Given the combination of current low rates and the fact that you lose the last 3 months of interest (again, for holding less than 5 years), it might be better to wait long enough to grab 12 full months of interest by holding for 15 months (14 month holding period if buying late). If you buy at the end of October and hold until January 1st, 2014, you’d achieve a annualized return of ~1.70% over 14 months. After that, you can see what the new inflation rates are and decide whether to keep holding them.

Buying in November
If you wait until November, you will get a new unknown fixed rate + ~1.76% for the first 6 months, and an unknown rate based on ongoing inflation after that. Based on the current market rates of Treasury Inflation-Protected Securities (TIPS), it is almost certain that the new fixed rate will remain zero. So you’ll get 1.75% for 6 months for certain. My personal opinion is that you might as well lock on the guaranteed above-market rates for 12 months by buying in October instead of buying in May. If rates spike, you’ll eventually get the benefit of any higher rates eventually in the future anyway.

Existing I-Bonds
If you have an existing I-Bond, the rates reset every 6 months (depending on your purchase month). Your bond rate = your specific fixed rate + variable rate. Even at a low or even zero fixed rate, your existing savings bonds are paying much more than current savings accounts and will continue to be hedged against inflation, so weigh carefully whether or not to redeem them.

Annual Purchase Limits
The annual purchase limit is now $10,000 in online I-bonds per Social Security Number. For a couple, that’s $20,000 per year. Buy online at TreasuryDirect.gov, after making sure you’re okay with their security protocols and user-friendliness. If you have children, you may be able to buy additional savings bonds by using a minor’s Social Security Number.

For more background, see the rest of my posts on savings bonds. I’m keeping all of mine for the foreseeable future, due to their tax deferral possibilities and other unique advantages. Compare the rates on these savings bonds to what you’re earning on your FDIC-insured bank deposits or even your TIPS and bond mutual funds, and you may find them a good addition to your portfolio.

Savings I-Bonds March/April 2012 New Rate Prediction: 2.21%

New inflation numbers for March 2012 were announced on April 13th, so it’s time for the usual semi-annual update and rate predictions.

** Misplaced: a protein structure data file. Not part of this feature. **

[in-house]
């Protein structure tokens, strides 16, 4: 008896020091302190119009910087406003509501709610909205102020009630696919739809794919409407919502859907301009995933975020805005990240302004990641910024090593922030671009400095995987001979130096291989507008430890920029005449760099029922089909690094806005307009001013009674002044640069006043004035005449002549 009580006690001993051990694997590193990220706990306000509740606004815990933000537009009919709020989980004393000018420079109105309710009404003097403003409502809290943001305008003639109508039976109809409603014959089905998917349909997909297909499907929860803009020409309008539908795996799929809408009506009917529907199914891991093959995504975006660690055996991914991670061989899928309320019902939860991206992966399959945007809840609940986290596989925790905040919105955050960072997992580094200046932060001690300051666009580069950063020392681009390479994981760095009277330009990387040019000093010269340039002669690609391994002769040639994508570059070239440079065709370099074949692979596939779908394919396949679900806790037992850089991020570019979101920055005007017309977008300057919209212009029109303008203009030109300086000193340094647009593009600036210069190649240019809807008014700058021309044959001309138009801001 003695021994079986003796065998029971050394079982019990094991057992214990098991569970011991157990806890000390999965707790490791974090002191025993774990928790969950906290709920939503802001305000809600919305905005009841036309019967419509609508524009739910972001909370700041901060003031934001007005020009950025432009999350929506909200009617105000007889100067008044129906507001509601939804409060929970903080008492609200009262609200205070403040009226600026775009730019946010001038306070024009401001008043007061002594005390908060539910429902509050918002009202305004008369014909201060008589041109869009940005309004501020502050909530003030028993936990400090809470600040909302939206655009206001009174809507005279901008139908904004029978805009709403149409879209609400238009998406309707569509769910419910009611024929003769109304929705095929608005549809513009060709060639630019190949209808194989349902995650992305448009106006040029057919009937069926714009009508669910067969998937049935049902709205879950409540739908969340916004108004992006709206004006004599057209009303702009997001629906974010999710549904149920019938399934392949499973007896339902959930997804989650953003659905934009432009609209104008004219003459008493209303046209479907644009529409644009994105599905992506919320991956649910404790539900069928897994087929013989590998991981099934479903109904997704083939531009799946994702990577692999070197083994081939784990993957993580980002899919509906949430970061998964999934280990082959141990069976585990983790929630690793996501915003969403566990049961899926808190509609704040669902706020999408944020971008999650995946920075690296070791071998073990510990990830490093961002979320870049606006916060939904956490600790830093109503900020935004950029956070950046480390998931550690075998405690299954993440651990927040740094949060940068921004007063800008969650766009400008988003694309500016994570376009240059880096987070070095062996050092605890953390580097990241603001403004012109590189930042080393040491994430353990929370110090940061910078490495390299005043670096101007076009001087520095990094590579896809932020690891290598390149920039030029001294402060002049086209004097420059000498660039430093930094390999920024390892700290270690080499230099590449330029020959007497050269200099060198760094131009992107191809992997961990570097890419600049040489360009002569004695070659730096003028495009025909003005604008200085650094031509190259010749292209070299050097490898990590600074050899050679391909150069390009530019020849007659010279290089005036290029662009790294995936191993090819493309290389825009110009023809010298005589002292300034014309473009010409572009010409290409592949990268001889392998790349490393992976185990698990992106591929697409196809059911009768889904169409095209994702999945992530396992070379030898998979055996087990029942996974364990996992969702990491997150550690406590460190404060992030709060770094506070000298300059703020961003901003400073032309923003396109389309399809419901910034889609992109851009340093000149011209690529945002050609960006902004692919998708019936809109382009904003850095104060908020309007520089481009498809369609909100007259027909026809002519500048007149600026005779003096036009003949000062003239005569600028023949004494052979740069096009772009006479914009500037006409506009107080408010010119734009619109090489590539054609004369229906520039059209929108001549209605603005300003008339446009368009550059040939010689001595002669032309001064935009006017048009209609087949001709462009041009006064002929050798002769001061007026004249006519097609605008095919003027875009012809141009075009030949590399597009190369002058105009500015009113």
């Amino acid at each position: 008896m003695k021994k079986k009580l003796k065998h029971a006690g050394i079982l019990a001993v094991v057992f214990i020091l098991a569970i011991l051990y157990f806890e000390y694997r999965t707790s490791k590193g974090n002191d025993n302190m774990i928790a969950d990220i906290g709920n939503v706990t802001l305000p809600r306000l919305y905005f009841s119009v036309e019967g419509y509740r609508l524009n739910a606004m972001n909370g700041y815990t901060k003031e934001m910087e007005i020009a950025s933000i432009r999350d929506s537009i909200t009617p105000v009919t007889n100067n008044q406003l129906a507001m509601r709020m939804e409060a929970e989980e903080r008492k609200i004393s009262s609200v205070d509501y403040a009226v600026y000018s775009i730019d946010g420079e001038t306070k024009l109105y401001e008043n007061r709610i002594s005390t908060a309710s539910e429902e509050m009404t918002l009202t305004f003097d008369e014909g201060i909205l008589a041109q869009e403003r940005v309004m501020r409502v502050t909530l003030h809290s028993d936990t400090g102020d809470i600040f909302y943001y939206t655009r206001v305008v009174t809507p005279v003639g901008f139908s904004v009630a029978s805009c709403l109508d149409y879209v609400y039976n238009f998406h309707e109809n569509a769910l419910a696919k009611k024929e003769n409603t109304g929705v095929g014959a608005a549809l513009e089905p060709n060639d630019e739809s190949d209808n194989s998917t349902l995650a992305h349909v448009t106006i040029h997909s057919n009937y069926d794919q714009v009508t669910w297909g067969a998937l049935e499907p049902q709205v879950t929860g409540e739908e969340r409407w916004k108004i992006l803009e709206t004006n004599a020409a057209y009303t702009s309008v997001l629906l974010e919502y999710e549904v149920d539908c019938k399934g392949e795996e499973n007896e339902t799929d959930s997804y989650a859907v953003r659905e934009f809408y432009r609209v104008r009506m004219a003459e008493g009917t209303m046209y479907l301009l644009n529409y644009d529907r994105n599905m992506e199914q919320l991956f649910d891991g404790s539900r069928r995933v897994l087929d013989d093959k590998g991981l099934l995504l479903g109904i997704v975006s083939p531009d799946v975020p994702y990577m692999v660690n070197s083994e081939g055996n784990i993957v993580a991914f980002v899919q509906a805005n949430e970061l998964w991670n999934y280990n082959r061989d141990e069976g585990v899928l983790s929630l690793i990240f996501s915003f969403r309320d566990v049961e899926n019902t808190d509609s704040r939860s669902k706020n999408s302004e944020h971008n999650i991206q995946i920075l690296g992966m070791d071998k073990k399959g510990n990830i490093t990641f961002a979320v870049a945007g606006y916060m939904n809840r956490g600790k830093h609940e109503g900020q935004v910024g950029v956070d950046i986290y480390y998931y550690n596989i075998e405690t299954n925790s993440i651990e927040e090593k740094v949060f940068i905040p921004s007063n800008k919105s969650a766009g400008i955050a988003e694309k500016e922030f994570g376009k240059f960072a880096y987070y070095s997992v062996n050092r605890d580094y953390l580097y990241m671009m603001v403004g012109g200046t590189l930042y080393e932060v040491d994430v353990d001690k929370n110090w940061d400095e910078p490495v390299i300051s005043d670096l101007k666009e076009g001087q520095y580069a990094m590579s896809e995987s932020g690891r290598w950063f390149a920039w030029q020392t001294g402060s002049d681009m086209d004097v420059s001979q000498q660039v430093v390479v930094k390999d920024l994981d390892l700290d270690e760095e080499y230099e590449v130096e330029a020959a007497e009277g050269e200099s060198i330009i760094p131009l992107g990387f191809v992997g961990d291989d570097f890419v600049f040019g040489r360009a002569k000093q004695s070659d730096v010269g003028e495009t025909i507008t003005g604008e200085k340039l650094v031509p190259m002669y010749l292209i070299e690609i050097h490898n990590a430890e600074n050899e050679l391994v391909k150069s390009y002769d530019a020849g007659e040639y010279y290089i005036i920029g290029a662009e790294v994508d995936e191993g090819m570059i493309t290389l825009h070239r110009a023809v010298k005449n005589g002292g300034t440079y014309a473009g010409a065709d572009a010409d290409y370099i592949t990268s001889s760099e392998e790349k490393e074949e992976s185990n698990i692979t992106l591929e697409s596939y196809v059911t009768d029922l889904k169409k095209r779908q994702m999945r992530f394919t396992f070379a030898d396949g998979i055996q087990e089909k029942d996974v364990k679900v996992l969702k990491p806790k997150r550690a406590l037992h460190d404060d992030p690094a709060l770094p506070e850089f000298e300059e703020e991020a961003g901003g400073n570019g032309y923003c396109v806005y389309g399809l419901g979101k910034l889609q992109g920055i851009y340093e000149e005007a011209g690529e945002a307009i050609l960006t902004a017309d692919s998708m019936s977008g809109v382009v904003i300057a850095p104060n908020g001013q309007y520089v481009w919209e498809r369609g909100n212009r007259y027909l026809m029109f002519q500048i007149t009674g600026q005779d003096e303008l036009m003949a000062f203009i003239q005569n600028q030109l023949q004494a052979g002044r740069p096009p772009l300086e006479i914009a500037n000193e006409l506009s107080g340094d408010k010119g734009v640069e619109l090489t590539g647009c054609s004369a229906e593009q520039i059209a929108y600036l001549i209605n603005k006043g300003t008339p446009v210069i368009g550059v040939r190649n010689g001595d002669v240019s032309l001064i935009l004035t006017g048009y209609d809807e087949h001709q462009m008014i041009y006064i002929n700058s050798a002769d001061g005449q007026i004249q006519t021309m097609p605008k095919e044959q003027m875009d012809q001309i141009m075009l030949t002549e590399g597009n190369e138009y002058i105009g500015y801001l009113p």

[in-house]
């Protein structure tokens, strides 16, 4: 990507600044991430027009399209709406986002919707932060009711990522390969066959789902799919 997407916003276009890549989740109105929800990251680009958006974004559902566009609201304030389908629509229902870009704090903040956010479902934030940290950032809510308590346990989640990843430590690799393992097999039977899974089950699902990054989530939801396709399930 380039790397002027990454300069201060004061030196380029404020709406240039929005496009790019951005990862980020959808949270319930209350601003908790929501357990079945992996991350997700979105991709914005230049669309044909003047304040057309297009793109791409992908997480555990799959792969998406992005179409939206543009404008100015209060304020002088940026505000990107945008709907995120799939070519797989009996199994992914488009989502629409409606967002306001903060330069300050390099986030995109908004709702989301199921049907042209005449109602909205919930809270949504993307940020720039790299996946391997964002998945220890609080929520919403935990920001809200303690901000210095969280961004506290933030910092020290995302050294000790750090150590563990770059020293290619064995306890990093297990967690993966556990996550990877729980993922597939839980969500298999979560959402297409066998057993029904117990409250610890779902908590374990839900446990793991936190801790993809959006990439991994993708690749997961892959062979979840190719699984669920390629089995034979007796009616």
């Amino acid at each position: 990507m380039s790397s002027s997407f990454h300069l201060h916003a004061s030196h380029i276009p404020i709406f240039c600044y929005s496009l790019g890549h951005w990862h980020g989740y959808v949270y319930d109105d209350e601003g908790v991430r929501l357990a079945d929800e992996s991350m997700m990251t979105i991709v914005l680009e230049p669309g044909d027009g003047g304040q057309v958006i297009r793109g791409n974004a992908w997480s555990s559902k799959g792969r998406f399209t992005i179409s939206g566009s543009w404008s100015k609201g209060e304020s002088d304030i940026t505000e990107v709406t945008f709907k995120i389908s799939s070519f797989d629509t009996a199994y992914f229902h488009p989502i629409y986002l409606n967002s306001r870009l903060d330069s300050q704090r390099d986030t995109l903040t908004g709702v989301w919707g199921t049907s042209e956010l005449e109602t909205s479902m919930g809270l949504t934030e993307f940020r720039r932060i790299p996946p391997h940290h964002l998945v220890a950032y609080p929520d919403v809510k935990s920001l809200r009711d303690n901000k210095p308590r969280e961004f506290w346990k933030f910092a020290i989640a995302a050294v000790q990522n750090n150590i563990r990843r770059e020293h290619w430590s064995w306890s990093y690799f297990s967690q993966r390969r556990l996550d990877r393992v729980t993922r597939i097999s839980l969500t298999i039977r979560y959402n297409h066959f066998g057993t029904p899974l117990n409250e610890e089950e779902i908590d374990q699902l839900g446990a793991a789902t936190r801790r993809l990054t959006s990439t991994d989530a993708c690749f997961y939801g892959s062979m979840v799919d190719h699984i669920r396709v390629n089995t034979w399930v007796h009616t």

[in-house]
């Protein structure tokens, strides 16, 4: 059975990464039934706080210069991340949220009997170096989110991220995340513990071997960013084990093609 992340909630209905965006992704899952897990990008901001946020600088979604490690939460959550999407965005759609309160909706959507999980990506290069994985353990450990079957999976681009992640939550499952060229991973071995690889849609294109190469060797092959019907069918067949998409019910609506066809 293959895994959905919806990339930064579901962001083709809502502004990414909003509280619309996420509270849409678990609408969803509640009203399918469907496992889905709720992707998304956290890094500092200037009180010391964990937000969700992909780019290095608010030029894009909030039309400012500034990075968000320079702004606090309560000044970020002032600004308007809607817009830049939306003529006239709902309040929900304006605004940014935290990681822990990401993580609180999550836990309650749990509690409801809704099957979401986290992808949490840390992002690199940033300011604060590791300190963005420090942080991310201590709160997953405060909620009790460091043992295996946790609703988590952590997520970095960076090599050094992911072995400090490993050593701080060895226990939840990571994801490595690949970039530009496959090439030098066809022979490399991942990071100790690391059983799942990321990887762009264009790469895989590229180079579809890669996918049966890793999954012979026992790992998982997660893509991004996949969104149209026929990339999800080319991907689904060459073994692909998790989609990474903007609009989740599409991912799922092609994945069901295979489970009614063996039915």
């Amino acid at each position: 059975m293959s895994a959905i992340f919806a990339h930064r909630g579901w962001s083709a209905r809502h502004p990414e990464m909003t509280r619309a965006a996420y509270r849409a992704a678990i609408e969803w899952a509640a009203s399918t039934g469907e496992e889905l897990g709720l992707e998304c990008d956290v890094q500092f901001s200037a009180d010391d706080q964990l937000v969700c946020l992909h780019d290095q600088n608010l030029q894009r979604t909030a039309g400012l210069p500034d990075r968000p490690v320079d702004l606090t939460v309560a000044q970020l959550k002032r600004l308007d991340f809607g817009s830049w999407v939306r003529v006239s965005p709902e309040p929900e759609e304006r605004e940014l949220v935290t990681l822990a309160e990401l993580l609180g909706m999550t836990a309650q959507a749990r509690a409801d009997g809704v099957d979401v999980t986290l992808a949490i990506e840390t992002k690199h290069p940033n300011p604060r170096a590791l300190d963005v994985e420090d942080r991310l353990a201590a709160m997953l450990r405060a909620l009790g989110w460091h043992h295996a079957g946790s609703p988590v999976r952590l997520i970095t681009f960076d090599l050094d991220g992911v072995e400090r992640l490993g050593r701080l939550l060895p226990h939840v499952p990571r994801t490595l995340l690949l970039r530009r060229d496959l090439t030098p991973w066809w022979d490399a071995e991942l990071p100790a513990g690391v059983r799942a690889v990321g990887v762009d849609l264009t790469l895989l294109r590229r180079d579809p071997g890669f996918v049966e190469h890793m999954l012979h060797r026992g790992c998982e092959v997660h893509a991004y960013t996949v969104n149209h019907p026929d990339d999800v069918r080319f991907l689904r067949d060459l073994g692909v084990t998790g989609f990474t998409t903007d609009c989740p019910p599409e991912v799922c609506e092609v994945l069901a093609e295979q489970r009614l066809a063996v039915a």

New Inflation Rate
September 2011 CPI-U was 226.889. March 2012 CPI-U was 229.392, for a semi-annual increase of 1.1032%. Using the official formula, the variable interest rate for the next 6 months will be approximately 2.21%, depending on the upcoming fixed rate announcement (although really it’s highly unlikely to be anything but zero).

Purchase and Redemption Timing Tips
You can’t redeem until 12 months have gone by, and any redemptions within 5 years incur a interest penalty of the last 3 months of interest. A known “trick” with I-Bonds is that if you buy at the end of the month, you’ll still get all the interest for the entire month as if you bought it in the beginning of the month. It’s best to give yourself a few business days of buffer time though, since if you wait too long your effective purchase date may be bumped into the next month.

Buying in April

If you buy before the end of April, the fixed rate portion of I-Bonds will be 0.0%. You will be guaranteed the current variable interest rate of 3.06% for the next 6 months, for a total rate of 0 + 3.06 = 3.06%. For the 6 months after that, the total rate will be 0.0 + 2.21 = 2.21%. Let’s say we hold for the minimum of one year and pay the 3-month interest penalty. If you buy on April 30th and sell on April 1, 2013, you’ll earn a 2.27% annualized return for an 11-month holding period, for which the interest is also exempt from state income taxes. This is better than any 1-year bank CD that I can find right now, keeping in mind the liquidity concerns and the purchase limits.

Given the combination of current low rates and the fact that you lose the last 3 months of interest (again, for holding less than 5 years), it might be better to wait long enough to grab 12 full months of interest by holding for 15 months (14 buying late). If you buy on April 30th and hold until July 1st, 2013, you’d achieve a annualized return of ~2.26% over 14 months. After that, you can see what the new rates are and decide whether to keep holding them.

Buying in May

If you wait until May, you will get a new unknown fixed rate plus 2.21% for the first 6 months. I would bet my own money that that the fixed rate will be 0.0% again (any takers?), given current real yields for TIPS. The next 6 months will be based on an unknown rate based on future inflation. If there is high inflation for the next 6-month period, this may get you a higher rate sooner, but buying in April will eventually get you the same rate anyway.

My personal opinion is that you might as well lock on the guaranteed above-market rates for 12 months by buying in April instead of buying in May. You could always wait all the way until in October for the next rate announcement, but if you have the cash now you’ll have the opportunity cost of lower rates until then.